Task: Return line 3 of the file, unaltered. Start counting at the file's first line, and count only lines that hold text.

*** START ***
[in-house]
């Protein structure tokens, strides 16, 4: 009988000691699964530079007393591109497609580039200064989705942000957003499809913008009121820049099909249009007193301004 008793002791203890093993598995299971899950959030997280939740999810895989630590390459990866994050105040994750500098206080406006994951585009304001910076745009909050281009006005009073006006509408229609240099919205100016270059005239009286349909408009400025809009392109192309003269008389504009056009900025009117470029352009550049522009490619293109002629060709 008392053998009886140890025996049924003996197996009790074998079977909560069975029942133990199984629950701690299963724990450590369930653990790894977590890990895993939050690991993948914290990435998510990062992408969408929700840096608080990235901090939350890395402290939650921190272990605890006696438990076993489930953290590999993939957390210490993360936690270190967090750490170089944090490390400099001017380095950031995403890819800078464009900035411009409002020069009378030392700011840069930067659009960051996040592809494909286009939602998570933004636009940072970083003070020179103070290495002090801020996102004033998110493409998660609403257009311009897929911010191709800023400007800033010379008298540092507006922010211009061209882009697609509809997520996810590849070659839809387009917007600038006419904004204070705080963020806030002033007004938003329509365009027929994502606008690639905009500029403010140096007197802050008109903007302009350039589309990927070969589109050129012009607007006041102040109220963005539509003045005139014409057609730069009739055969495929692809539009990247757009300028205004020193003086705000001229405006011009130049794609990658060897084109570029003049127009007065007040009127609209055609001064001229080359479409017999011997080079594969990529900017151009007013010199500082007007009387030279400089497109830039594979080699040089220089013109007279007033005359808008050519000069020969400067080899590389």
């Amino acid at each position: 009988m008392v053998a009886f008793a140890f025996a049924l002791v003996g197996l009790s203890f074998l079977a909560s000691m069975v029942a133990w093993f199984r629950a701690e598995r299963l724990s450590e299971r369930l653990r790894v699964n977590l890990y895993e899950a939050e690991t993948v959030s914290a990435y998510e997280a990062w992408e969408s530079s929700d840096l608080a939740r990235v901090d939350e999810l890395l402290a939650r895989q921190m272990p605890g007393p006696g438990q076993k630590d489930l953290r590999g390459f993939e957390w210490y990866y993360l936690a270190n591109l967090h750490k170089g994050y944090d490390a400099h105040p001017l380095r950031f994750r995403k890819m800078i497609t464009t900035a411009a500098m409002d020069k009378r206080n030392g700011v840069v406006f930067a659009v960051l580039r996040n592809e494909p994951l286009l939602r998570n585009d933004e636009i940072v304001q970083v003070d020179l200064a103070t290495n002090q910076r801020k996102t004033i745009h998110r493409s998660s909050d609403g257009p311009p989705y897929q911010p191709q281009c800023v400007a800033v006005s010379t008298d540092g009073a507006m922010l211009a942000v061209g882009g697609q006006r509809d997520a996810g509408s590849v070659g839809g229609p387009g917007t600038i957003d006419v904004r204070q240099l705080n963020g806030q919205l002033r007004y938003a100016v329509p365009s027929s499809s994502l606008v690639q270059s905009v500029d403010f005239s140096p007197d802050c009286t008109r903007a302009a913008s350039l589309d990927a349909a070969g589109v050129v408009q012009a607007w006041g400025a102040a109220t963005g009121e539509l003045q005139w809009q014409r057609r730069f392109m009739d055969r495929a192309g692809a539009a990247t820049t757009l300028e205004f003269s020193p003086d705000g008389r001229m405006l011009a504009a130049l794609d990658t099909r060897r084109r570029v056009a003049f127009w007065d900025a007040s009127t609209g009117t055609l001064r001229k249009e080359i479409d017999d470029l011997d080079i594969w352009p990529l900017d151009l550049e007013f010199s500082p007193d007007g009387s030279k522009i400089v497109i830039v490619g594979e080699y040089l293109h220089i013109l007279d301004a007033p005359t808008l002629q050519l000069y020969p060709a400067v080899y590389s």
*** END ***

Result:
């Amino acid at each position: 009988m008392v053998a009886f008793a140890f025996a049924l002791v003996g197996l009790s203890f074998l079977a909560s000691m069975v029942a133990w093993f199984r629950a701690e598995r299963l724990s450590e299971r369930l653990r790894v699964n977590l890990y895993e899950a939050e690991t993948v959030s914290a990435y998510e997280a990062w992408e969408s530079s929700d840096l608080a939740r990235v901090d939350e999810l890395l402290a939650r895989q921190m272990p605890g007393p006696g438990q076993k630590d489930l953290r590999g390459f993939e957390w210490y990866y993360l936690a270190n591109l967090h750490k170089g994050y944090d490390a400099h105040p001017l380095r950031f994750r995403k890819m800078i497609t464009t900035a411009a500098m409002d020069k009378r206080n030392g700011v840069v406006f930067a659009v960051l580039r996040n592809e494909p994951l286009l939602r998570n585009d933004e636009i940072v304001q970083v003070d020179l200064a103070t290495n002090q910076r801020k996102t004033i745009h998110r493409s998660s909050d609403g257009p311009p989705y897929q911010p191709q281009c800023v400007a800033v006005s010379t008298d540092g009073a507006m922010l211009a942000v061209g882009g697609q006006r509809d997520a996810g509408s590849v070659g839809g229609p387009g917007t600038i957003d006419v904004r204070q240099l705080n963020g806030q919205l002033r007004y938003a100016v329509p365009s027929s499809s994502l606008v690639q270059s905009v500029d403010f005239s140096p007197d802050c009286t008109r903007a302009a913008s350039l589309d990927a349909a070969g589109v050129v408009q012009a607007w006041g400025a102040a109220t963005g009121e539509l003045q005139w809009q014409r057609r730069f392109m009739d055969r495929a192309g692809a539009a990247t820049t757009l300028e205004f003269s020193p003086d705000g008389r001229m405006l011009a504009a130049l794609d990658t099909r060897r084109r570029v056009a003049f127009w007065d900025a007040s009127t609209g009117t055609l001064r001229k249009e080359i479409d017999d470029l011997d080079i594969w352009p990529l900017d151009l550049e007013f010199s500082p007193d007007g009387s030279k522009i400089v497109i830039v490619g594979e080699y040089l293109h220089i013109l007279d301004a007033p005359t808008l002629q050519l000069y020969p060709a400067v080899y590389s």